Paradoxically, the most hilarious namers are the real estate companies in India. Take your pick on where you would like to stay - Chartered Beverly Hills, Nitesh Key Biscayne, Brigade Caladium, Brooklyn Heights and my favourite of all - Mugalivakkam Maami trying to stay in La Celeste !!!! Surely your address cannot be Flushing Meadows, Ramagondanahalli. Even more Ugh sounding are where a very obvious Indian family name is tied in to a supposedly "glamorous"  name. What about Purvankara Whitehall or Salarpuria Pentagon.  Yuk.

So wake up world. Anglo Saxon names are passe. French names are unpronounceable. Eastern European names won't fit into Twitter and have improbable combinations of x,z,w and q. Chinese names have no romance - surely Fang Cao Yuan doesn't sound interesting enough. African names are unknown.  So where else to go ? Come to India.

How about a Brahma chipset. Or a Krishna car. Indus watches. Yamuna mobiles. Maybe comet Ganesh. And wouldn't I love to live in Kailash.  Surely Uma Thurman would approve.

The only problem is if there is a Ramamritham mobike or a Rajalakshmi handbag !!!!

Sunday, 12 January 2014

Let's go to Vegas

Next January, I am thinking of going to Las Vegas. No; not for the showgirls, but to go to the Consumer Electronics Show - the annual jamboree of the tech industry. This has been a feature for a number of years, showcasing all the new technologies that companies are working on, or the new products about to be launched. I have little interest in all this new technology (seriously, we can do with a little less technology), but I would love to ogle at the weird and wacko stuff that these geeks think of. Take a sampling of some of the crazy stuff that was displayed at the just concluded 2014 event.

Let's start with the Kolibree toothbrush that is blue tooth enabled ! Apparently it has accelerometers and gyroscopes to accurately analyse your brushing habit and then relay the results via bluetooth to a smart phone app that will then tell you how to brush your teeth better.

Would you like a Mother ? Its apparently the controller that can sense everything that you do around the house - having coffee, snoring, whatever (I don't want to speculate  any further) and then nag you like a real Mother to improve your habits !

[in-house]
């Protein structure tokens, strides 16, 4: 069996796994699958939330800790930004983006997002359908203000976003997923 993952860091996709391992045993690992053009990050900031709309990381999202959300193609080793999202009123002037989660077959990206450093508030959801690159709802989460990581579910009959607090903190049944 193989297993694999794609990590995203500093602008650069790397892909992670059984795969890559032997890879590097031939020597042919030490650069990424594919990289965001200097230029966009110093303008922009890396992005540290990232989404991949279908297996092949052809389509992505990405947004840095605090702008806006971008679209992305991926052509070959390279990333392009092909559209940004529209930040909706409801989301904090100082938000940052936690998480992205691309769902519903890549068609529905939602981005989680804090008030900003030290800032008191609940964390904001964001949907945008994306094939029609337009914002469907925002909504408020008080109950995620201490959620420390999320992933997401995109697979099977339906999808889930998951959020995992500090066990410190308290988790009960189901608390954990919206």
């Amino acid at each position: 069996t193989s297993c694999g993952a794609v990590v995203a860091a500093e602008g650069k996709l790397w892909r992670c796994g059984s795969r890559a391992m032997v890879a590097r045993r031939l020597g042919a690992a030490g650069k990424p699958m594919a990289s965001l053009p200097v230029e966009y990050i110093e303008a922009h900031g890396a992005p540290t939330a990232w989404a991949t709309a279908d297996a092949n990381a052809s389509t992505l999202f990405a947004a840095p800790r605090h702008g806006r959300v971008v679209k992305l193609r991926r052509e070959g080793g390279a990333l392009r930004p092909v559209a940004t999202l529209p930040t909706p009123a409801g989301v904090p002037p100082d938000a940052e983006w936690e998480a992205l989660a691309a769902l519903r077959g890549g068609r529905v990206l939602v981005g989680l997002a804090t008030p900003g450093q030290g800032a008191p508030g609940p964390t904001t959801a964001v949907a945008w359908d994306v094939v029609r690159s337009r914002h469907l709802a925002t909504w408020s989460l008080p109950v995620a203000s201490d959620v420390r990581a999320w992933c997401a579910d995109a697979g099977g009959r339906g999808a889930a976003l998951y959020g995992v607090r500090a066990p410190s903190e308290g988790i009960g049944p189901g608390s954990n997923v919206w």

Ladies can opt for the Touchscreen friendly Elektra nails. Apparently lovely ladies who grow their nails have a tough time tapping at smartphones. Enter Elektra nails which can be fitted on and can do the job. Apparently you can colour them in whatever nail polish colour you fancy at that moment.

I also learnt that PointGrab which creates "gesture driven interfaces" , whatever that means,  has developed a new software solution that will enable you to mute your TV by saying Shhhh.

The big thing on the more serious side was the number of TV makers who were displaying curved TVs. I learn from reliable sources that seeing one will answer the question - Why on earth do we need a curved TV. One manufacturer went even better to showcase a flexible TV that can be curved and straightened. I haven't yet found if there is an explanation as to why on earth do we need a flexible TV.

What do you think of the Muse ? Its a brain sensing headband that can "calm your busy brain by seeing and hearing your brain activity". I think I need to buy that at this very instant.

You can opt for a Wifi enabled coffee mug. Not sure what this is for, but one wearable device  - a belt you put around a baby will monitor breathing, etc etc of a baby and  beam all this data to your Wifi enabled coffee mug.

People are obviously extremely keen to monitor their health all the time. Why else would something called Scanadu Scout be shown which can apparently detect 12 different chemical signatures in your pee by sniffing at it.

This blog is not an adults only space and so I will not elaborate on vibrating underpants that can apparently be controlled by a significant other through a smartphone app.

If you are tired by all the walking around to gaze at such wonderful devices, CES offered you free teeth widening (yes, widening and not whitening) for all delegates.

Now, do you see why I am saying Let's go to Vegas. Wanna come with me next January ?

Wednesday, 8 January 2014

Everybody loves a freebie

When I am given a freebie, its a perfectly justified economic act (and I will riot on the streets if it is withdrawn) , but if you are given a freebie, then its economic mismanagement, populism, wasteful expenditure, etc etc. This is the economic philosophy of most Indians, and in reality, most of the people in this world.

This post is a response to the criticism of the raft of freebies granted by the Aam Aadmi Party in Delhi. For non Indian readers, the Aam Aadmi Party, a completely new political outfit formed by non politicians and riding on an anti corruption platform has come to power in the state of Delhi. This is a huge breath of fresh air in the murky politics of India. But they are left of centre and desperately need an Economics 101 course. The two first acts on assuming power was to grant everybody 666 litres of free water and then to halve the power tariff for low volume users. In this blogger's opinion the Party is brilliant politically and disastrous economically.

The learned and the wise of the land have strongly criticised the freebies - populism, wasteful expenditure, etc etc. While there is no denying all of that I am going to train my guns on the accusers and take them to task on the freebies that they get.